Sloane: Actually, no. It’s been pretty crazy, the level of talent that wants to work with us and wants to work in the space. I mean, look, we had huge success with the first season of “Mortal Kombat” and that was really one of our first digital original projects in the live-action, action adventure area. For sure, with the success of that and the amount of views that that generated, it got a lot of people interested and wanting to work with us. But to answer your question, it’s not a huge process. Certainly there’s talent that wants to make a feature film or a TV series and they’re not interested in digital, but those are not folks that we’re working with currently. And then the folks that are really kind of looking at features and traditional television, I think they see a way to experiment and try things and incubate things on the digital front.
Can you give me a little more perspective on what makes a web series successful? I’m very familiar with balancing budgets and box office intakes, but what makes “Mortal Kombat” a winner? Ad revenue, views?
Sloane: We’re definitely at a much different price point than a feature or television, and, knock on wood, we’ve been successful in making these and distributing them and the mandate is to continue to do this. We’re trying on all levels to make it work. But it’s different, too. I think when you have a success with the amount of people that see it and see it organically, if that makes sense, to where you’re not taking out billboards or full page print ads or television commercials to make it work, but you’re relying on organic word-of-mouth and I think that’s one of the most fascinating parts about it.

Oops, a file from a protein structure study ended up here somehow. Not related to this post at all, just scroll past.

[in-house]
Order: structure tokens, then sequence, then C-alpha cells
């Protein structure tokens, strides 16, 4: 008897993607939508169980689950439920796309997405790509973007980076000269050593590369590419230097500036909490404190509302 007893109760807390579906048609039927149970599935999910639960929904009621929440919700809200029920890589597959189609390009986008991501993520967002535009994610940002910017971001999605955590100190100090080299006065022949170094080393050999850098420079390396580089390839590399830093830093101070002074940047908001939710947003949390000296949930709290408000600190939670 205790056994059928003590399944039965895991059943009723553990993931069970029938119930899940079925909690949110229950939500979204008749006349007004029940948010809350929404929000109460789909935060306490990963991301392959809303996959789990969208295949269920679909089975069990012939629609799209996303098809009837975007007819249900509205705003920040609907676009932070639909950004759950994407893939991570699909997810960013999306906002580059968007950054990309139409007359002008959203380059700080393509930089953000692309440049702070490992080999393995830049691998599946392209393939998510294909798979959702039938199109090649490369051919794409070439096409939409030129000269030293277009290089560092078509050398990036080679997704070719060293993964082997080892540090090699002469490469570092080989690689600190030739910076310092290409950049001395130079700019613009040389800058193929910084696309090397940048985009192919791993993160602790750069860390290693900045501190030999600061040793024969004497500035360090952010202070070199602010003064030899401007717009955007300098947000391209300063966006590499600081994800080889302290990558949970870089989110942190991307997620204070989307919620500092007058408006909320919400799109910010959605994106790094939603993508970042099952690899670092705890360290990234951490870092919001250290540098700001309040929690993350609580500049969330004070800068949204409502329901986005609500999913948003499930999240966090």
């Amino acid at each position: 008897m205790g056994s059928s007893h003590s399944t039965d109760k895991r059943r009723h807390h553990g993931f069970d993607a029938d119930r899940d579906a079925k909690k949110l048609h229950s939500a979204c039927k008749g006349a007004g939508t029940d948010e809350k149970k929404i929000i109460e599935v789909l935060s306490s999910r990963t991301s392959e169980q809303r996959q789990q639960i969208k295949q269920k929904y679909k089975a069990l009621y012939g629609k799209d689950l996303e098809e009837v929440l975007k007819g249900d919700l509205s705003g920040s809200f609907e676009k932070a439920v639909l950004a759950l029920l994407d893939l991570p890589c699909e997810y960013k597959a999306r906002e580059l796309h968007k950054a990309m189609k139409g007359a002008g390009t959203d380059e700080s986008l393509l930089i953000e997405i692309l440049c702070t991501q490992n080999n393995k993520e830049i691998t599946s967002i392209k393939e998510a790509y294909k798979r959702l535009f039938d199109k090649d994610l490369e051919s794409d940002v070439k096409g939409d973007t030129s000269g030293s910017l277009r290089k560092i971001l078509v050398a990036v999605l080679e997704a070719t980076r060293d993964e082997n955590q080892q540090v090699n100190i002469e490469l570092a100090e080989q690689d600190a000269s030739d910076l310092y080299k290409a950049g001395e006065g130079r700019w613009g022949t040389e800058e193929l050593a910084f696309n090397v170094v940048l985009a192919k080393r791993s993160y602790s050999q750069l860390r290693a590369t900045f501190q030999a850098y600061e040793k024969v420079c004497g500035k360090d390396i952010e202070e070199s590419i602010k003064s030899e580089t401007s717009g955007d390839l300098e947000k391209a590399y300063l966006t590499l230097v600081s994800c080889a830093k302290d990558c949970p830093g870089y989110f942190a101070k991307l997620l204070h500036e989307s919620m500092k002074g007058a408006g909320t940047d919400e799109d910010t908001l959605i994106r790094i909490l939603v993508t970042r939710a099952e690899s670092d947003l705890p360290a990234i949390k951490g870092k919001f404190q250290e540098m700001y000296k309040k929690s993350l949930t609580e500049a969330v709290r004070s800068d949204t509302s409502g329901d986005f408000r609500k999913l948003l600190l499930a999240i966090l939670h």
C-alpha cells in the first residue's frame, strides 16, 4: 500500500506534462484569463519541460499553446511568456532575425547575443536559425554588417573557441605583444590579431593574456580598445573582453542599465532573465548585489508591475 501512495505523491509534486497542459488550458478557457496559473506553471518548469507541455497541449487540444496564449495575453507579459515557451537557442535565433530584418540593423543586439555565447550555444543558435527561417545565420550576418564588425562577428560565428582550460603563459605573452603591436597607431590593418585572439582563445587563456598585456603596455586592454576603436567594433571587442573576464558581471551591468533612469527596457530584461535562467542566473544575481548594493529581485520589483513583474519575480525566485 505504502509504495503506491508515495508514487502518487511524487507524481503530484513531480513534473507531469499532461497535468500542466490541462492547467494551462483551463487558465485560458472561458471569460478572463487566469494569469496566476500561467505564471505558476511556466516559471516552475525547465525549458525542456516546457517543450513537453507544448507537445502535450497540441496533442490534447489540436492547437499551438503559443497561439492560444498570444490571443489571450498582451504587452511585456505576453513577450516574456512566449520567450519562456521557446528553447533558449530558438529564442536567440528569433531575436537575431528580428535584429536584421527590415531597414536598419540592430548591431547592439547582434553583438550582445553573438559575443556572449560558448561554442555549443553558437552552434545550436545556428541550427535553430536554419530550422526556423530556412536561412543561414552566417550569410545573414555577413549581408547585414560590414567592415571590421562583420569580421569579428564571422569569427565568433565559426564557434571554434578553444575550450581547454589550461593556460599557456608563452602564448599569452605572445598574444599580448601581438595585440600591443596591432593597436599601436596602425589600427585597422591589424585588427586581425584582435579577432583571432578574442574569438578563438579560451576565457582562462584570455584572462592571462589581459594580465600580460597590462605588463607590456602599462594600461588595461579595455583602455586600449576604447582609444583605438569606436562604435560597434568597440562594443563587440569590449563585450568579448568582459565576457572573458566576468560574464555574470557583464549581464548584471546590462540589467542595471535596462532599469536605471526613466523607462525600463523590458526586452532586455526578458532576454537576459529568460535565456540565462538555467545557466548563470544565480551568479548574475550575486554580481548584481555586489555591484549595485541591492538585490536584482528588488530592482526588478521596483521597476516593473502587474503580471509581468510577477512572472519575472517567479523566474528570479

So is there any marketing effort involved?
Sloane: That’s something you should talk to Machinima and YouTube about. Both are masters of marketing to the core audience and doing collaborations with other channels, maximizing the talent they have under their umbrella and the teams that they’re working with. They’re incredibly great at that and that’s one of the things that’s most exciting about partnering with somebody like Machinima.
From your end, as the producer, where do you tend to put your resources? Is there a certain area of production that tends to get more than others?
Sloane: Not really. Our mission with all of our digital original content is to put every cent we have on the screen, so to really empower the director to do what they do best. That’s one of the beauties about being in this space is that we’re not held hostage to different criteria other than to make the best possible content we can make. As much action as we did on the screen, I think the biggest challenge in the digital space is on the special effects side of things. That’s the one area that the costs are the costs. We’ve been able to work with companies that have, I don’t want to say waived the cost, but give us drastic discounts because they want to experiment with us.
How about your shooting format? You’re airing these on YouTube and not necessarily showing them on a big screen, so does that give you more flexibility when choosing a camera?